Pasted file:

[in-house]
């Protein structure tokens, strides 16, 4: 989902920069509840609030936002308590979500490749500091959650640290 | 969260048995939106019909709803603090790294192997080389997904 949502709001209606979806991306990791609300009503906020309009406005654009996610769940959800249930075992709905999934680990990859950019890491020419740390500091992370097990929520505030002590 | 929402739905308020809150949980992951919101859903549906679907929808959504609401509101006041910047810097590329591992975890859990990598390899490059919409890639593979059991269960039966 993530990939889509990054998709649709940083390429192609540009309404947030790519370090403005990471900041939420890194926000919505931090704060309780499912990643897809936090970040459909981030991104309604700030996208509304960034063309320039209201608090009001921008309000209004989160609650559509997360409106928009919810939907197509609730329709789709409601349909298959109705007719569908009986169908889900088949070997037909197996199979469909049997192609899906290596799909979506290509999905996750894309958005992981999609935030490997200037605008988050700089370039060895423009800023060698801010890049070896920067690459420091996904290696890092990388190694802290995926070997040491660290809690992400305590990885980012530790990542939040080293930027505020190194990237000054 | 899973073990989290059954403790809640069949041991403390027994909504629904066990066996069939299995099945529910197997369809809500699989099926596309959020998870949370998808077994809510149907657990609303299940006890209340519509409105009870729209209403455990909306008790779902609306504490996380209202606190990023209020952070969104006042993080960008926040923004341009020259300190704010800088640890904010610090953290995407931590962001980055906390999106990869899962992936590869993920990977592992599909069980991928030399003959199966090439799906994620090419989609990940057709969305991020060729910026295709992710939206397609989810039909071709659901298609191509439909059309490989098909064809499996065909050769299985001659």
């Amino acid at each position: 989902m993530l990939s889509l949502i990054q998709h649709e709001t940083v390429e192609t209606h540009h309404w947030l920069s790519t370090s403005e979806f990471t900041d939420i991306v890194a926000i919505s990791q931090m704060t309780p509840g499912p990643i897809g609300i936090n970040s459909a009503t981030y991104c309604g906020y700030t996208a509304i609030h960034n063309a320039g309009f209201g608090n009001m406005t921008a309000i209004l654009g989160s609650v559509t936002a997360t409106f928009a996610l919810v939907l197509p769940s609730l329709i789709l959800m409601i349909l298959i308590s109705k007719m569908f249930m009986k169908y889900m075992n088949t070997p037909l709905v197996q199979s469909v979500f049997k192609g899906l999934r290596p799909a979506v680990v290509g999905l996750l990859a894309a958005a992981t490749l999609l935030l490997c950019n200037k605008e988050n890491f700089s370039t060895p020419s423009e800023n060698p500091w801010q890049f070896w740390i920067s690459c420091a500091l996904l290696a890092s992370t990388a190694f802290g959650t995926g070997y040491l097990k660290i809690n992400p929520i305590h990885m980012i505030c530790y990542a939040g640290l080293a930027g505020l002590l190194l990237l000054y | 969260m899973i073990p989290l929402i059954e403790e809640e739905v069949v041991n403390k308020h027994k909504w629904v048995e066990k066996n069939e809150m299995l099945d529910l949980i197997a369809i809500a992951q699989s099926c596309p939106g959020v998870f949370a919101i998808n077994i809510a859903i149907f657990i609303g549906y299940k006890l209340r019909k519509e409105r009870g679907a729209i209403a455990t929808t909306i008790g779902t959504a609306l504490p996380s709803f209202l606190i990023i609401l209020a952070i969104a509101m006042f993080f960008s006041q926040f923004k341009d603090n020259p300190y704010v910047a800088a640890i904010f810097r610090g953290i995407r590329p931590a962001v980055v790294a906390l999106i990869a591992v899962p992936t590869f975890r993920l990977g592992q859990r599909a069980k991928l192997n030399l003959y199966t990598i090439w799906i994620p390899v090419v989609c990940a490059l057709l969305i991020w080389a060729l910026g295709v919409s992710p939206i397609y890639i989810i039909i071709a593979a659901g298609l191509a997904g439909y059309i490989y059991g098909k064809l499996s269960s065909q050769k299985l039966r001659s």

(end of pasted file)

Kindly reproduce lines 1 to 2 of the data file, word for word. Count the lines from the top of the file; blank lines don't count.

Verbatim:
[in-house]
């Protein structure tokens, strides 16, 4: 989902920069509840609030936002308590979500490749500091959650640290 | 969260048995939106019909709803603090790294192997080389997904 949502709001209606979806991306990791609300009503906020309009406005654009996610769940959800249930075992709905999934680990990859950019890491020419740390500091992370097990929520505030002590 | 929402739905308020809150949980992951919101859903549906679907929808959504609401509101006041910047810097590329591992975890859990990598390899490059919409890639593979059991269960039966 993530990939889509990054998709649709940083390429192609540009309404947030790519370090403005990471900041939420890194926000919505931090704060309780499912990643897809936090970040459909981030991104309604700030996208509304960034063309320039209201608090009001921008309000209004989160609650559509997360409106928009919810939907197509609730329709789709409601349909298959109705007719569908009986169908889900088949070997037909197996199979469909049997192609899906290596799909979506290509999905996750894309958005992981999609935030490997200037605008988050700089370039060895423009800023060698801010890049070896920067690459420091996904290696890092990388190694802290995926070997040491660290809690992400305590990885980012530790990542939040080293930027505020190194990237000054 | 899973073990989290059954403790809640069949041991403390027994909504629904066990066996069939299995099945529910197997369809809500699989099926596309959020998870949370998808077994809510149907657990609303299940006890209340519509409105009870729209209403455990909306008790779902609306504490996380209202606190990023209020952070969104006042993080960008926040923004341009020259300190704010800088640890904010610090953290995407931590962001980055906390999106990869899962992936590869993920990977592992599909069980991928030399003959199966090439799906994620090419989609990940057709969305991020060729910026295709992710939206397609989810039909071709659901298609191509439909059309490989098909064809499996065909050769299985001659």